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In Oct. 2021, a group of 17,000 people got together as an internet collective called ConstitutionDAO and crowdfunded $46 million in cryptocurrency to purchase an original copy of the US Constitution. While they lost the bid, the collective has since opened new avenues and possibilities for DAOs, or decentralized autonomous organizations.
After the auction, ConstitutionDAO tweeted, “We showed the world what crypto and Web3, onboarding thousands of people in the process, including museum curators and art directors who are now excited to keep learning… We were the first DAO Sothebys has ever worked with, but we’re sure we won’t be the last one.”
In September 2021, Sotheby’s announced it was auctioning off one of the 13 existing copies of the US Constitution. Following the announcement, groups of internet friends on Twitter jokingly speculated about buying the constitution. This banter led to a Zoom call among interested participants, and what began as a joke culminated in a collective decision to buy the constitution.
These 35-40 core contributing members who came up with the idea then attempted to organize a collective effort. They created a Discord group and website for interested members, began marketing, navigating legal and financial barriers and started conversations with museums and vendors. The group’s mission was to “put the Constitution in the hands of the people.”
According to David Silverman, one of the group’s core members, people were drawn to their project because of the power of the constitution.
“It’s a document that a lot of people care about — it has a lot of different meanings for a ton of different people,” Silverman said. “It was a tangible document … a lot of times you see NFTs and they’re not physical, but we had this cool concept and narrative of we the people taking ownership of [the constitution].”
Within a week, ConstitutionDAO had a representative making a bid for the US Constitution at Sothebys.
A Decentralized Autonomous Organization, or a DAO, is a collectively owned internet-native community that runs on blockchain technology. In connecting people with a shared mission, it automates decision-making and capital pooling for the community. It’s different from traditional organizations because there lacks a hierarchy — instead, all members that hold tokens have the power to vote.
When people contributed to ConstitutionDAO via cryptocurrency, it gave them governance rights over the US Constitution document. In this case, $4,000 in Ether was worth 1 million tokens. If purchased, the DAO would collectively own the copy of the Constitution. The group had plans to display the Constitution at a public location, and members would vote on where it should be displayed and how it was to be exhibited.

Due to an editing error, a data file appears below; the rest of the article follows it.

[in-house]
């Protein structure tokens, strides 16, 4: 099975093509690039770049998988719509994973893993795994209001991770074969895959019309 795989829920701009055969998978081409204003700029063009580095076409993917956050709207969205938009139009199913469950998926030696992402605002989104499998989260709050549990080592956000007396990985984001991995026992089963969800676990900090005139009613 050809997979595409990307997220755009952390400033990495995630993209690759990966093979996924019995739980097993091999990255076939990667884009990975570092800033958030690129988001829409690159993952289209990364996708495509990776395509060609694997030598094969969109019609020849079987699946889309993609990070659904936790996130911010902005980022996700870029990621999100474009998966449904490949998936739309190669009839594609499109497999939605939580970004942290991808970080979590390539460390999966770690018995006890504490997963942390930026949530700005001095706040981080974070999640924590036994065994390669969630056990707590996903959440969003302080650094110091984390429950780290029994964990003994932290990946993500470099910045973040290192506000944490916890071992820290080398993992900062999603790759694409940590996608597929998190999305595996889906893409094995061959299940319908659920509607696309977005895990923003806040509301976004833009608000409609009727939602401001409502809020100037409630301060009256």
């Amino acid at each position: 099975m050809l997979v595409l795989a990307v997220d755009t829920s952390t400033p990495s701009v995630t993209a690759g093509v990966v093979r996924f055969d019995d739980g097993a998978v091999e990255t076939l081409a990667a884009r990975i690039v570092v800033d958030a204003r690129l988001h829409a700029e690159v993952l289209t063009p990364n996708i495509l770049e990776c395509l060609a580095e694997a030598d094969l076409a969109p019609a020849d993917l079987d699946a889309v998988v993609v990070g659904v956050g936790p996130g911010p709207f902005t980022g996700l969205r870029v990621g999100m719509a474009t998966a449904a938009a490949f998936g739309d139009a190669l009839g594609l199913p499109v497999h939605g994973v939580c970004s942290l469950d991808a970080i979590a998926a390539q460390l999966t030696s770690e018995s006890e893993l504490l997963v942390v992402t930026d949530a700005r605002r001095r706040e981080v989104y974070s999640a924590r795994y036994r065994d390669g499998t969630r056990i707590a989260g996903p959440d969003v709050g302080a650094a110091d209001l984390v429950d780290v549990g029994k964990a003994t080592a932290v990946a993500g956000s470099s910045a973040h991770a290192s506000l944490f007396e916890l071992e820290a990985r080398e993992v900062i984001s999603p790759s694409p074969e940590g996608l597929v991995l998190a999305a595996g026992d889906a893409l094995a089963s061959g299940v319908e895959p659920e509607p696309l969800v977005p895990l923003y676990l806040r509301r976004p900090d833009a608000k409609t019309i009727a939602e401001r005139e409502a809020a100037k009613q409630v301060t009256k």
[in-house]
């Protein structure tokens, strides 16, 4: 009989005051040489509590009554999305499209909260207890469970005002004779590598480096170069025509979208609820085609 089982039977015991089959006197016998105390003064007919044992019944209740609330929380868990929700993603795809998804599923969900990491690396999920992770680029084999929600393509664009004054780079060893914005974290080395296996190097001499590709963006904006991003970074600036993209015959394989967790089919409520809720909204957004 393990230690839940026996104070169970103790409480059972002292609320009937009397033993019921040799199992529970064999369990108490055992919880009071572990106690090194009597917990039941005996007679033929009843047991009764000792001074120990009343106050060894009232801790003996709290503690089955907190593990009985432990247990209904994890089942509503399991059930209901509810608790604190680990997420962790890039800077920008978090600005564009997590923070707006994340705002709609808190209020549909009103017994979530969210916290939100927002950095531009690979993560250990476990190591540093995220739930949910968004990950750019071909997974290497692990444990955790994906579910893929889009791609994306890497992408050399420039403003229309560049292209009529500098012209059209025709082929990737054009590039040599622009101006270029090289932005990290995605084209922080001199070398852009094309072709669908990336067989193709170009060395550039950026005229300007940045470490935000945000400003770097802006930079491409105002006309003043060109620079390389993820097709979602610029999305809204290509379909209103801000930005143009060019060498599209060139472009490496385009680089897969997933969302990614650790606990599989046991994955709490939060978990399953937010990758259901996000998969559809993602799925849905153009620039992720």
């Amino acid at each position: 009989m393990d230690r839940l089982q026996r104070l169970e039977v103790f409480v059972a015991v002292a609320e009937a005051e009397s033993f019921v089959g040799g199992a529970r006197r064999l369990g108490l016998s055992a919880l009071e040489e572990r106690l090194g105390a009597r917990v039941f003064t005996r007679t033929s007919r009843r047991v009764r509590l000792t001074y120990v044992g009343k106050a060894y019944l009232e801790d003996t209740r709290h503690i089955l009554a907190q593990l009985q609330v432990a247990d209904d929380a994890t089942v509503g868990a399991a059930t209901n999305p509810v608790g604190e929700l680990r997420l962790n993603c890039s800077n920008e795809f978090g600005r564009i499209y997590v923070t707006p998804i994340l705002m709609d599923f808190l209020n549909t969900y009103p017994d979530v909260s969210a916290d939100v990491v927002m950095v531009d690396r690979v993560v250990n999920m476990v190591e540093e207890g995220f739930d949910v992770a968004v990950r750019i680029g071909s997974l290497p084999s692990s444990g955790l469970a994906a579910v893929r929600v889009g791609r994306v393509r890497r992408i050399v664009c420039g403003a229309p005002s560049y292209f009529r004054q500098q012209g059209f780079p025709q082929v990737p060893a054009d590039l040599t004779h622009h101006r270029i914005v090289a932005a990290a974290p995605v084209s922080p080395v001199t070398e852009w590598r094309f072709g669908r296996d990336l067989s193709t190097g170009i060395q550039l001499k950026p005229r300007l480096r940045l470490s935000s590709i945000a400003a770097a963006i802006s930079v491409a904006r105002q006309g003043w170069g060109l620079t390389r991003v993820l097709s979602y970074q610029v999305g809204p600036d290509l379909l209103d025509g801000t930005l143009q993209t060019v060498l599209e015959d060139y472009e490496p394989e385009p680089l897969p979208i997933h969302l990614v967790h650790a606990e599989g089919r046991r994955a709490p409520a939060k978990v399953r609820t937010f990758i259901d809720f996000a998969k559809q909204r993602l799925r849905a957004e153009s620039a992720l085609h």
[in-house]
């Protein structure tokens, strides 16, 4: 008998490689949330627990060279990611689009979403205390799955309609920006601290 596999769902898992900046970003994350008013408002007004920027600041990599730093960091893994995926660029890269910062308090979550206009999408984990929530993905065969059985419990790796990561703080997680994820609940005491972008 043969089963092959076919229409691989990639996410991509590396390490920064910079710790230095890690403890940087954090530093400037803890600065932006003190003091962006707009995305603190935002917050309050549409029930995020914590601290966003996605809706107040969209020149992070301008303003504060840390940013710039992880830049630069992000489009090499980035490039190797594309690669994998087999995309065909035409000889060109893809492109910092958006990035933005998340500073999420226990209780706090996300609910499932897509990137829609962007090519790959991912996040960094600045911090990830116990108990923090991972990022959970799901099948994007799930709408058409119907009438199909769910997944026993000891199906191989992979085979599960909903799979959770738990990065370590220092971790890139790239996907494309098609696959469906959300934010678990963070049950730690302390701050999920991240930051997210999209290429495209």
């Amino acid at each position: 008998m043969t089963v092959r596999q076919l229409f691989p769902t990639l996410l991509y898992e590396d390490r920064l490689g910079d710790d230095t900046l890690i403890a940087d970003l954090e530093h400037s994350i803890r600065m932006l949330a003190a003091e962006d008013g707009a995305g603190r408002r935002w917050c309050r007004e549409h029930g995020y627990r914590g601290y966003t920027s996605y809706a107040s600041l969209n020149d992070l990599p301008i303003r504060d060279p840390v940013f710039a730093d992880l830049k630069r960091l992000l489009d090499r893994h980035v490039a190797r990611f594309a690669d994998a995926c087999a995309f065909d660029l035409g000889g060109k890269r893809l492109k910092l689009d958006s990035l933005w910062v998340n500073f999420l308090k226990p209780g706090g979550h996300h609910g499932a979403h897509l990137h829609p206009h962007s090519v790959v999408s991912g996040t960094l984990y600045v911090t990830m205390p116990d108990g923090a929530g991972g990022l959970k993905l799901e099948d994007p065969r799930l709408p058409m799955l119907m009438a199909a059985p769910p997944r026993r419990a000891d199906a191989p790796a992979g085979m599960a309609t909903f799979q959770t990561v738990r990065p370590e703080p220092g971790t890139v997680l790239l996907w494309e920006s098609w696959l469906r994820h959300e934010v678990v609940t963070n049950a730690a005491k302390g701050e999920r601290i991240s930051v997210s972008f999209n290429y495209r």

Jonah Erlich, another core member of ConstitutionDAO, described the excitement and curiosity around owning the document on Verge Editor-in-Chief Nilay Patel’s show.
“People could leave messages of why they were contributing, and they wrote some really beautiful, heartfelt things: talking about how they were descendants of slaves and they were really excited to now own this document … Immigrants wrote in, as did parents who were excited to share this with their children one day,” Erlich said. “The different emotional stories that this project evoked in people was really the thing that pulled me in.”
On the day of the auction, a nonprofit called Endaoment was given custody of ConstitutionDAO’s documents in order to bid on their behalf. Unfortunately, the document went to billionaire Ken Griffin for $43.2 million.
In the past few months, despite losing the bid, the ConstitutionDAO has quickly become one of the most prominent examples of a DAO. Over one-third of members contributing to the organization were joining a DAO or buying cryptocurrency for the first time.
The group has since made full refunds available to the community, at the same ratio at which contributions were made to the initial crowdfund. Recently, the Discord server was also shut down.
However, Silverman likened this project to an experiment, and said he believes it succeeded because it spurred conversations about DAOs and the power of user-owned movements among thousands of people. He noted that the community formed was “incredible,” and that it has sparked “real conversation and a ton of really awesome movements.”
In November 2021, for instance, a DAO fund called Abolition in Progress won the bidding for the Declaration of the Anti-Slavery Convention. In December, a new DAO called FreeRossDAO raised funds to buy Silk Road Founder Ross Ulbricht’s NFTs in order to free him and advance prison reform.
Silverman hopes these movements will push people and institutions to clarify some of the legal questions introduced by DAOs, such as how digital entities can own physical goods. He is hopeful about the future of DAOs.
“We’ve seen the web3 community at large take a look at what’s possible,” Silverman said. “It was very fitting that a billionaire outbid the people this time … this might be the last time you see something like that — I think that DAOs are really going to be a force to be reckoned with.”
ABOUT THE WRITER
Freya Savla is a Tech Innovation Fellow from Yale University, where she is exploring the political economy through the lens of economics, policy and journalism.
Contact Freya at firstname.lastname@example.org.
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